For our third day of travel in Israel, we left the holy city of Safed and entered the port city of Haifa.
Haifa is known for its multicultural character, and this really showed in our tour by Beit HaGefen, a non-profit Arab-Jewish cultural, community and youth ceter. Beit HaGefen promotes understanding and compassion among the various ethnic groups within Israel.
On our tour of Haifa, we walked around and admired street art by many prominent artists. The art is part of “Museum Without Walls,” a project started by Beit HaGefen in 1996. It now involves 60 permanent outdoor exhibitions, and much of the art represents the struggles that various groups of people have faced in Israel. I especially liked artworks by Chaya Touma, a Jewish ceramic artist who focused on the experiences of Palestinian citizens of Israel and died in 2009.
I was moved by a design on a wall of a large safety pin surrounding the Mediterranean Sea. The pin was open, symbolizing that Israel is currently unsafe. However, with better communication the pin can be closed and there can be peace and harmony. While the issues in Israel and the Middle East cannot be easily and quickly solved, I think it is important to understand opposing viewpoints and be able to communicate with one another to avoid further conflict.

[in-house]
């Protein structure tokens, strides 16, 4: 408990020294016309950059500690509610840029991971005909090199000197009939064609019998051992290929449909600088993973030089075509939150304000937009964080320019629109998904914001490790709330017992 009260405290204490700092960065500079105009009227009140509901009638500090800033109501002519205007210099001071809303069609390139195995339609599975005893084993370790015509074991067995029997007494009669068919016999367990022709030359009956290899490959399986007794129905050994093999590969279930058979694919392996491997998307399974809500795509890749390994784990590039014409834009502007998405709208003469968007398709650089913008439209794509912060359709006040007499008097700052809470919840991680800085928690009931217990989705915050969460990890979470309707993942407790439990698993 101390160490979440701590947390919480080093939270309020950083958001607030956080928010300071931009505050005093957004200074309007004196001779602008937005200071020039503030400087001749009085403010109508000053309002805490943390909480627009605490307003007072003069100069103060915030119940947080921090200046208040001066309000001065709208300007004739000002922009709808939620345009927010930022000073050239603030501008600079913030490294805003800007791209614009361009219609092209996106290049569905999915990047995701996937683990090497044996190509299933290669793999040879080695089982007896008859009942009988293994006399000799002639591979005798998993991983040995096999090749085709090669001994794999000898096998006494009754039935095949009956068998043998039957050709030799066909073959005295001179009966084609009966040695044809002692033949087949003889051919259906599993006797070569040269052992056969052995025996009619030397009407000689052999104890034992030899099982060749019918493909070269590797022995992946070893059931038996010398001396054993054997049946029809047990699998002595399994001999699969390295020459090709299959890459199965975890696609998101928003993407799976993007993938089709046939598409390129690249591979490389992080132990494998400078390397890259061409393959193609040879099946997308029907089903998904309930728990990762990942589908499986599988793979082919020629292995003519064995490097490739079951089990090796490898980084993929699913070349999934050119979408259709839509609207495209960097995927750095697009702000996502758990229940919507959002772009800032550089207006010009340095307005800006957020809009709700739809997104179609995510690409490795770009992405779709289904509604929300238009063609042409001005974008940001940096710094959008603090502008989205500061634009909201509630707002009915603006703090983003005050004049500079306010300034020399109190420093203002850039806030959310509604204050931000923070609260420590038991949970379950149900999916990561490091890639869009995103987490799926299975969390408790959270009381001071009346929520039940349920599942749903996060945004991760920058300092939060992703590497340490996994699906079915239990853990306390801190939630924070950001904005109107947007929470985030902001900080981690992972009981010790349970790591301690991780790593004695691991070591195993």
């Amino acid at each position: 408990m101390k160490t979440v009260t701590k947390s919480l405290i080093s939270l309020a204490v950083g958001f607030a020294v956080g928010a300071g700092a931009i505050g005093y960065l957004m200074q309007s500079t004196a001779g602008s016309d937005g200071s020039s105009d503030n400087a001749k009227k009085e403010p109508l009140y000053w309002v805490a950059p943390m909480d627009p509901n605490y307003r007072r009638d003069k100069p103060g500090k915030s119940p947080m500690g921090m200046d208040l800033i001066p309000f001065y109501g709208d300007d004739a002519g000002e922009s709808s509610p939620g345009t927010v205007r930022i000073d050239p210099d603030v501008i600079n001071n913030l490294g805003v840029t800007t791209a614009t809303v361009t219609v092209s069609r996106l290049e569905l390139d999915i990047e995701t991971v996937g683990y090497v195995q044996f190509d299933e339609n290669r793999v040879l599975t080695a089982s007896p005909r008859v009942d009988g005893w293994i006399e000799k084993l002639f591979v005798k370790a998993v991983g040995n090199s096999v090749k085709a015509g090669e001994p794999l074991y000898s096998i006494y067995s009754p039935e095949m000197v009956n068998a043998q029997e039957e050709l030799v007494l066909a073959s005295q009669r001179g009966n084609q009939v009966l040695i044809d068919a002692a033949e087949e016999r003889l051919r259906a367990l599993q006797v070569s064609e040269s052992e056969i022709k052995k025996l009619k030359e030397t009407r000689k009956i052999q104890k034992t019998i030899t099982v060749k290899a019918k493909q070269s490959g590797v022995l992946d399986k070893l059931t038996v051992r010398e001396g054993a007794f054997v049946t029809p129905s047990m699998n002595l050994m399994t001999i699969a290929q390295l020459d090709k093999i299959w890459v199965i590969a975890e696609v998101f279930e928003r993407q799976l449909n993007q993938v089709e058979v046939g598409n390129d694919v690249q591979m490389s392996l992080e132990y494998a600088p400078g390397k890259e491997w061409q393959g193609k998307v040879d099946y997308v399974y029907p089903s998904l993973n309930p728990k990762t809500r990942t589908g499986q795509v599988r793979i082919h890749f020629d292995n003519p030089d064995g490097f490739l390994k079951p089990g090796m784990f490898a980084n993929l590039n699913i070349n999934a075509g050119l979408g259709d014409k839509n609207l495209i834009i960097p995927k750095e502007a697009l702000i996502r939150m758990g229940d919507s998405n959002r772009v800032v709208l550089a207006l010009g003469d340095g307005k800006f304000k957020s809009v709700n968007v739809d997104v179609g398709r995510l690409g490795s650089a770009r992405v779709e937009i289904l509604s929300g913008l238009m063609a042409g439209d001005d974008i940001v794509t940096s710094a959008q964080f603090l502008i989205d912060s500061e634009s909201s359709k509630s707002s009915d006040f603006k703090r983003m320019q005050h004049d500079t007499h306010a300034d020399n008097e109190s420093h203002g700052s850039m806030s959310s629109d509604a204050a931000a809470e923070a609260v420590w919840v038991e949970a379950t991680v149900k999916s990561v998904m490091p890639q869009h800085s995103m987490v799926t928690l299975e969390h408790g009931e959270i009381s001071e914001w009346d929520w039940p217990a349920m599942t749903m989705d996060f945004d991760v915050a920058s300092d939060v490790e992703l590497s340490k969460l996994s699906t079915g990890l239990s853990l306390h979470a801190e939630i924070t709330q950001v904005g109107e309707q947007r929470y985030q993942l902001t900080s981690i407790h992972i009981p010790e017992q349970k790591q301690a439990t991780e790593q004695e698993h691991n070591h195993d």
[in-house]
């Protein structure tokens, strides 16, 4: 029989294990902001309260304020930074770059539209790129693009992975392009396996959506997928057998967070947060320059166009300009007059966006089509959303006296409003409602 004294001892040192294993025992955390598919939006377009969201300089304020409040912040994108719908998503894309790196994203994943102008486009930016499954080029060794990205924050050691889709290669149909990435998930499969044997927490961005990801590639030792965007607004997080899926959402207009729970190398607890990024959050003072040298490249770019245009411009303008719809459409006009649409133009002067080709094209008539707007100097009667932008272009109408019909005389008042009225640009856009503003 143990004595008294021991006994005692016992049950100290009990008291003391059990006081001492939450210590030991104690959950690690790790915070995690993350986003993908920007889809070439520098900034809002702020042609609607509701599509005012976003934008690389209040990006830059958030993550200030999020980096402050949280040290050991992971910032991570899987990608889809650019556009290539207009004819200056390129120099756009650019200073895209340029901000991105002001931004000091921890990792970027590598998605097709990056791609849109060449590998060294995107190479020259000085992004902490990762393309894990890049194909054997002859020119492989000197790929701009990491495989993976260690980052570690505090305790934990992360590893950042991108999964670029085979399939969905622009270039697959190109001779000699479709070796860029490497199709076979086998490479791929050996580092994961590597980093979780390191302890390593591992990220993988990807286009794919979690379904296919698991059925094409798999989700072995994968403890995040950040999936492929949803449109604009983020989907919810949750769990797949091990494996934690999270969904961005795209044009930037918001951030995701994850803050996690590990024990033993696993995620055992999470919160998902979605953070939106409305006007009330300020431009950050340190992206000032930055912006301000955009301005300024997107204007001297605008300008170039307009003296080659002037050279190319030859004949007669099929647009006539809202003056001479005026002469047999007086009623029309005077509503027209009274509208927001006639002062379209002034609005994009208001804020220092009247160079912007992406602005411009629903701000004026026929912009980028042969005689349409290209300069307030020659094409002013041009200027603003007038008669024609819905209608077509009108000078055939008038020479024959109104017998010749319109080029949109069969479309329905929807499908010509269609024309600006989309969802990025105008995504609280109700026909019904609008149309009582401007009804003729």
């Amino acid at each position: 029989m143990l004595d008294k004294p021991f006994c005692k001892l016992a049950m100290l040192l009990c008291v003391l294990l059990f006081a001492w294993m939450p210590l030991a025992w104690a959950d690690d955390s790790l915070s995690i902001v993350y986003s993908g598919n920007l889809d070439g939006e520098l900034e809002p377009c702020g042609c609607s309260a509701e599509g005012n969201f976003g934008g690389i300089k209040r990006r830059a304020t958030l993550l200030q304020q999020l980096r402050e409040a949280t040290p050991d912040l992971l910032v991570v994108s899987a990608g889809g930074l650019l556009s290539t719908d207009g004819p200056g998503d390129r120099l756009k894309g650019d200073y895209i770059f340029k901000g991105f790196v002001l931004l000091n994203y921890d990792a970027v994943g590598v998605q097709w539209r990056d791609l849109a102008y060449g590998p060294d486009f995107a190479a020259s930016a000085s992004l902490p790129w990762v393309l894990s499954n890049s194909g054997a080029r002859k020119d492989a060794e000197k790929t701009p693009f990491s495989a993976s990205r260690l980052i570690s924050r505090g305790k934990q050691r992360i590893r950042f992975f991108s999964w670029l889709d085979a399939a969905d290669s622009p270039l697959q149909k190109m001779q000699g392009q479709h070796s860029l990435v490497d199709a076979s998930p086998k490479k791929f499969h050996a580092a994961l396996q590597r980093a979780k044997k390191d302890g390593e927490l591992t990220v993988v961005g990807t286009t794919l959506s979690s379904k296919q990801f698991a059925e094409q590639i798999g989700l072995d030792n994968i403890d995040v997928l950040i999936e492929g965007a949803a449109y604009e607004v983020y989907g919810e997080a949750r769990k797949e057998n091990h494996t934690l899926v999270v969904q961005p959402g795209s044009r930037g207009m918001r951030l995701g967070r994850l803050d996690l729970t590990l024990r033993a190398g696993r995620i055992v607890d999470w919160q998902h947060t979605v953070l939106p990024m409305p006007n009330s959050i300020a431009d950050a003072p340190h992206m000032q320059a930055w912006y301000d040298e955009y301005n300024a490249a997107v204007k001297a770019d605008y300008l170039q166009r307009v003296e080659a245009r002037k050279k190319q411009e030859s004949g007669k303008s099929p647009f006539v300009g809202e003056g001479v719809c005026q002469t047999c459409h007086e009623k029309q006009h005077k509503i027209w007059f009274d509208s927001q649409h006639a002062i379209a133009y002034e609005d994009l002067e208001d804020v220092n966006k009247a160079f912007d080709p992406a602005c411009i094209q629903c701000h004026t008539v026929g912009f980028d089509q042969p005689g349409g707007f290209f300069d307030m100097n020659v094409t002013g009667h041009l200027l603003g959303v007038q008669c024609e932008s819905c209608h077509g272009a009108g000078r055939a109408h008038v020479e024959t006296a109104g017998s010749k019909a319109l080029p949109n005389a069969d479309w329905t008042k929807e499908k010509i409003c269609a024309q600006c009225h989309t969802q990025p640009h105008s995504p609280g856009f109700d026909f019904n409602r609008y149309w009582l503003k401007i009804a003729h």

As a camp counselor it’s important to realize that there are going to be plenty of conflicts among campers. Kids may choose to fight rather than talk through their problems. By helping campers understand that other people may have different opinions, we can help them work through various issues they may have with one another. We can teach them the importance of embracing differences within our diverse community.
Sam Weiner, 19, was born in Washington, D.C. and has lived in Deerfield, IL since the age of two. He attended Camp Ramah in Wisconsin as a camper for many years and was a Tikvah counselor there for the past two. He is a student at University of Wisconsin-Madison, where he plans on majoring in chemistry.